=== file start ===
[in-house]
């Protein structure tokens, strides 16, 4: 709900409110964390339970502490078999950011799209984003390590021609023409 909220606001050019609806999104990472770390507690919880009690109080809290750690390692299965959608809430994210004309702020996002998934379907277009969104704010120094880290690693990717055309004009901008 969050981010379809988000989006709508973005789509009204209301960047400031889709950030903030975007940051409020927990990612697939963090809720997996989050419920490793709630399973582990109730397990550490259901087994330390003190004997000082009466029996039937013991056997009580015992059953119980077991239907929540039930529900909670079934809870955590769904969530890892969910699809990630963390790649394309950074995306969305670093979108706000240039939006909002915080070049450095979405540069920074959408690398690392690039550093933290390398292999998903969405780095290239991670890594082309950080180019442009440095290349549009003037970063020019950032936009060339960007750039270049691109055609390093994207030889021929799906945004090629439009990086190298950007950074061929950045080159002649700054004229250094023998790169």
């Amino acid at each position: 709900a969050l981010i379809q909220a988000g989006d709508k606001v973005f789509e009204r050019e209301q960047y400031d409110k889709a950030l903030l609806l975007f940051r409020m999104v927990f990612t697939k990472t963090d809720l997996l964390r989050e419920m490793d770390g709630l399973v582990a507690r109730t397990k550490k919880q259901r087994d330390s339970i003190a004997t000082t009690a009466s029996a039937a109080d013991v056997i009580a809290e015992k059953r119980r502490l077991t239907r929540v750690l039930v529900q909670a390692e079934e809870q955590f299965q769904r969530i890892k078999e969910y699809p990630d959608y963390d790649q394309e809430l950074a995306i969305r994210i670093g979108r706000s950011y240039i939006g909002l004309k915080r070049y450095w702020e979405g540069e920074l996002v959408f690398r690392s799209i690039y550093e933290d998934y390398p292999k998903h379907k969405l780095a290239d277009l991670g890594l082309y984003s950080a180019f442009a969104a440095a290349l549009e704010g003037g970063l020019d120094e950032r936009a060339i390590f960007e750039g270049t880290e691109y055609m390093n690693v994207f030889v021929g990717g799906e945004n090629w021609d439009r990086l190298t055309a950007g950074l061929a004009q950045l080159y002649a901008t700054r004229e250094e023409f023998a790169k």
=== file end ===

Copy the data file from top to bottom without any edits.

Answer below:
[in-house]
């Protein structure tokens, strides 16, 4: 709900409110964390339970502490078999950011799209984003390590021609023409 909220606001050019609806999104990472770390507690919880009690109080809290750690390692299965959608809430994210004309702020996002998934379907277009969104704010120094880290690693990717055309004009901008 969050981010379809988000989006709508973005789509009204209301960047400031889709950030903030975007940051409020927990990612697939963090809720997996989050419920490793709630399973582990109730397990550490259901087994330390003190004997000082009466029996039937013991056997009580015992059953119980077991239907929540039930529900909670079934809870955590769904969530890892969910699809990630963390790649394309950074995306969305670093979108706000240039939006909002915080070049450095979405540069920074959408690398690392690039550093933290390398292999998903969405780095290239991670890594082309950080180019442009440095290349549009003037970063020019950032936009060339960007750039270049691109055609390093994207030889021929799906945004090629439009990086190298950007950074061929950045080159002649700054004229250094023998790169």
């Amino acid at each position: 709900a969050l981010i379809q909220a988000g989006d709508k606001v973005f789509e009204r050019e209301q960047y400031d409110k889709a950030l903030l609806l975007f940051r409020m999104v927990f990612t697939k990472t963090d809720l997996l964390r989050e419920m490793d770390g709630l399973v582990a507690r109730t397990k550490k919880q259901r087994d330390s339970i003190a004997t000082t009690a009466s029996a039937a109080d013991v056997i009580a809290e015992k059953r119980r502490l077991t239907r929540v750690l039930v529900q909670a390692e079934e809870q955590f299965q769904r969530i890892k078999e969910y699809p990630d959608y963390d790649q394309e809430l950074a995306i969305r994210i670093g979108r706000s950011y240039i939006g909002l004309k915080r070049y450095w702020e979405g540069e920074l996002v959408f690398r690392s799209i690039y550093e933290d998934y390398p292999k998903h379907k969405l780095a290239d277009l991670g890594l082309y984003s950080a180019f442009a969104a440095a290349l549009e704010g003037g970063l020019d120094e950032r936009a060339i390590f960007e750039g270049t880290e691109y055609m390093n690693v994207f030889v021929g990717g799906e945004n090629w021609d439009r990086l190298t055309a950007g950074l061929a004009q950045l080159y002649a901008t700054r004229e250094e023409f023998a790169k």